How Nurses Can Help in the Aftermath of a Hurricane

As I write this, I can’t help but appeal to you the reader as a nurse, but also as someone who is all too familiar with hurricanes. My hometown is in Florida. I have family and friends scattered all over the state. I grew up riding out hurricanes with family and friends. Irma is one of the worst hurricanes to threaten Florida in my lifetime. Some evacuated. Some stayed. The storm is beginning to show its ugly face on the shores of Miami and The Keys. I sit glued nervously to the television. I will stay here until I know my dad, brother and family, aunt, cousins, and friends are safe. They stayed and will ride the storm out boarded up in their houses together. While I wait and hope, I recall my work as a nurse during hurricanes. We already have a shortage of nurses and and medical staff and the need only increases not just before, but after as well. Here are a few ways to help.

Volunteer

The aftermath of the storm will include intense clean up and perhaps long displacement of families from their beloved homes. Those that have stayed will endure days, perhaps longer without any electricity. Those most vulnerable living without family or friends will need the most help. Shelter, hot food, and water will be needed in the days and weeks after the storm passes. If you are in an area affected and can help your neighbor, help. Clean up is a daunting effort, especially if faced alone. Check shelters that need help. Volunteers are needed. Special needs shelters are still in need of nurses or those with a medical background. Those already volunteering need to be relieved so that they themselves can rest.

Donate

If you are nowhere near Florida, you can donate. Any amount to either an individual family or to a non-profit help. Many families in affected areas live paycheck to paycheck. The choice of evacuating is daunting and the cost is a huge stress factor. Most do not receive a paycheck if they do not work. Some may not have money for food. There are many causes to donate to that help the victims of a natural disaster. Whether it is a human or animal displaced, there are plenty of trusted non-profit organizations that will need your help or donation.   Donate blood. Any time during a disaster, the need for blood increases. There is always a need.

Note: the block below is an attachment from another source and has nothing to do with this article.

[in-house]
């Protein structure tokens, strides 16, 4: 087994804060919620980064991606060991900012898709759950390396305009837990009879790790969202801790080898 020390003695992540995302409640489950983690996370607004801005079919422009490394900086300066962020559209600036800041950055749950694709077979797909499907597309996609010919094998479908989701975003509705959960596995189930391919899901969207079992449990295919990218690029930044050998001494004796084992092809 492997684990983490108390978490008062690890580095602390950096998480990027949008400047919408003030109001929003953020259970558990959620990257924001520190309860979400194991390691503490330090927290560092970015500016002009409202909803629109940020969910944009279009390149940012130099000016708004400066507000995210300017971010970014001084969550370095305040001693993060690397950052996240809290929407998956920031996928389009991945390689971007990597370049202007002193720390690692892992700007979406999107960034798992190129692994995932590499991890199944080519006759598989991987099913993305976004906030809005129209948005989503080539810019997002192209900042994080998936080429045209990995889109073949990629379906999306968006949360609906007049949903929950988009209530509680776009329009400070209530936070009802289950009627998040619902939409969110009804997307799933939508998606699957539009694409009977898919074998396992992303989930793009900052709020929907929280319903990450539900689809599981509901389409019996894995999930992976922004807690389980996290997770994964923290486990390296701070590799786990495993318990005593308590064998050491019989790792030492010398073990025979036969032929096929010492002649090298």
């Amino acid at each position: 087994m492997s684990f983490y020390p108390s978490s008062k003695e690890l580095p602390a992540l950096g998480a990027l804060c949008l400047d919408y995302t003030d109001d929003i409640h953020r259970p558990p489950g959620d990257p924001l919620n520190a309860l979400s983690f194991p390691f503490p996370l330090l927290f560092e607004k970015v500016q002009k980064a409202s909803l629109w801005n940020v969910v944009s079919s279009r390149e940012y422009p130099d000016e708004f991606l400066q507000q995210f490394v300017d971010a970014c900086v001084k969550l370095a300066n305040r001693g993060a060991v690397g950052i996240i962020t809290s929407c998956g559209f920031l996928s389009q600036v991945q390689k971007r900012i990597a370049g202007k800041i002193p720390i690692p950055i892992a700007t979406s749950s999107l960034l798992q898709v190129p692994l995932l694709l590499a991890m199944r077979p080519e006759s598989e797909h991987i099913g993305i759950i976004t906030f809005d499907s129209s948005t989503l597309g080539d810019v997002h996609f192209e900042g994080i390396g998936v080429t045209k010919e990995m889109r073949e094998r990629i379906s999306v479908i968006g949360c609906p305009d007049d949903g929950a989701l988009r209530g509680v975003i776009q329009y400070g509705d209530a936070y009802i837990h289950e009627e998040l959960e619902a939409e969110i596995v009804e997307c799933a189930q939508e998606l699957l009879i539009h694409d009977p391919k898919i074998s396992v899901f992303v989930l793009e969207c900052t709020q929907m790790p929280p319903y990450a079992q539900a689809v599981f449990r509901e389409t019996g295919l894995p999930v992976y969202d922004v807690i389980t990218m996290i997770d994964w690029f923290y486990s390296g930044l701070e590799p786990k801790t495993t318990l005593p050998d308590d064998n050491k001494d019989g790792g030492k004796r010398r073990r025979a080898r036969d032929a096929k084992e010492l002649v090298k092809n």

Share

Share any resources you can. Airbnb has a special page set up for those willing to donate a room or two in the aftermath to host either displaced families or volunteers in need of housing. Share any food, supplies, clothing with someone in need. Do not forget the homeless.

As I finish writing this, Irma has passed through sparing family and friends, but left a wave of destruction in her path. With recent devastation in Texas, Florida, and the Caribbean, continued help is needed. As medical professionals, our job is a gift of giving. Please give in any way you can. A calling, not a job. Thank you for all you do.

Lori is an American nurse and yogini living in Gothenburg, Sweden. She contributes regularly to Mighty Nurse, AWHONN, American Nurse Today, and has been featured in The Huffington Post. Follow her adventures through her blog, Neonurse, or on Instagram. 

How You Can Help

Volunteer Training – Hurricane Relief

Hurricane recovery volunteer registry

Hurricane Irma

How to help Hurricane Irma victims

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